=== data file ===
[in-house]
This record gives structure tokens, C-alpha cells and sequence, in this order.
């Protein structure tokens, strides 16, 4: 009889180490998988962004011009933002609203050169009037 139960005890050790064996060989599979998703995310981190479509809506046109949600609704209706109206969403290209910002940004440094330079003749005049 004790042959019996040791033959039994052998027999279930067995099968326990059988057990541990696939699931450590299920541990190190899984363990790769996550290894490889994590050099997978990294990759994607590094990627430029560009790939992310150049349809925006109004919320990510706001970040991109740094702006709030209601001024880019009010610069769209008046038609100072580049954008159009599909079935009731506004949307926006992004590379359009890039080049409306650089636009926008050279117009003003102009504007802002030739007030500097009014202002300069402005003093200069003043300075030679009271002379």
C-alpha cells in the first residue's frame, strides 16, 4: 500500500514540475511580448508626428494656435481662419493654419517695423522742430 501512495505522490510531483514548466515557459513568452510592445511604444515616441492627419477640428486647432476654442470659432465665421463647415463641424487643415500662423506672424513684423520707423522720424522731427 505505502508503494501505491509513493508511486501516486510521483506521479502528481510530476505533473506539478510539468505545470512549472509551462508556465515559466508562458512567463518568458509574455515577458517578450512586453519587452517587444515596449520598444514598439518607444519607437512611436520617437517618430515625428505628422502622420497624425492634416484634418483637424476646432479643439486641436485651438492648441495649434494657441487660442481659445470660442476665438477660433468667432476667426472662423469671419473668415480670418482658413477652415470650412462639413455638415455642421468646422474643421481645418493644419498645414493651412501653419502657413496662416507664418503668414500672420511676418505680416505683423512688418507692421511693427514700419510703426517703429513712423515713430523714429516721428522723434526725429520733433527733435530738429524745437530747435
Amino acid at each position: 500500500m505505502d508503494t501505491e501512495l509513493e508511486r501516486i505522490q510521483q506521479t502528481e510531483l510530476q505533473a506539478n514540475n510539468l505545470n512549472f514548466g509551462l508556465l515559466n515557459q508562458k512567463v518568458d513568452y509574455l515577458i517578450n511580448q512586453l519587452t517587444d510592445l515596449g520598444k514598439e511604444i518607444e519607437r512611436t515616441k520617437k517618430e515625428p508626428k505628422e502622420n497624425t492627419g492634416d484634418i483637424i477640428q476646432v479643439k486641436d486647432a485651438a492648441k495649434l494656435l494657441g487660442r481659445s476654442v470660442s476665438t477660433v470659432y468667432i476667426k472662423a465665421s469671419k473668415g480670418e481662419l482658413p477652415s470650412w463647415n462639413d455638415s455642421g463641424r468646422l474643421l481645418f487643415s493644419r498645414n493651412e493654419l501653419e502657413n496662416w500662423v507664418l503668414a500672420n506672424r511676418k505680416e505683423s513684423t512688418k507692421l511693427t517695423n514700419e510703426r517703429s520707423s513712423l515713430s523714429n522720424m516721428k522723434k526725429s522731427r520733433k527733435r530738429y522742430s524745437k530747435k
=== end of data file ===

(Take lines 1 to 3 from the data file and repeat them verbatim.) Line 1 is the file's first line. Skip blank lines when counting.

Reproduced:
[in-house]
This record gives structure tokens, C-alpha cells and sequence, in this order.
């Protein structure tokens, strides 16, 4: 009889180490998988962004011009933002609203050169009037 139960005890050790064996060989599979998703995310981190479509809506046109949600609704209706109206969403290209910002940004440094330079003749005049 004790042959019996040791033959039994052998027999279930067995099968326990059988057990541990696939699931450590299920541990190190899984363990790769996550290894490889994590050099997978990294990759994607590094990627430029560009790939992310150049349809925006109004919320990510706001970040991109740094702006709030209601001024880019009010610069769209008046038609100072580049954008159009599909079935009731506004949307926006992004590379359009890039080049409306650089636009926008050279117009003003102009504007802002030739007030500097009014202002300069402005003093200069003043300075030679009271002379």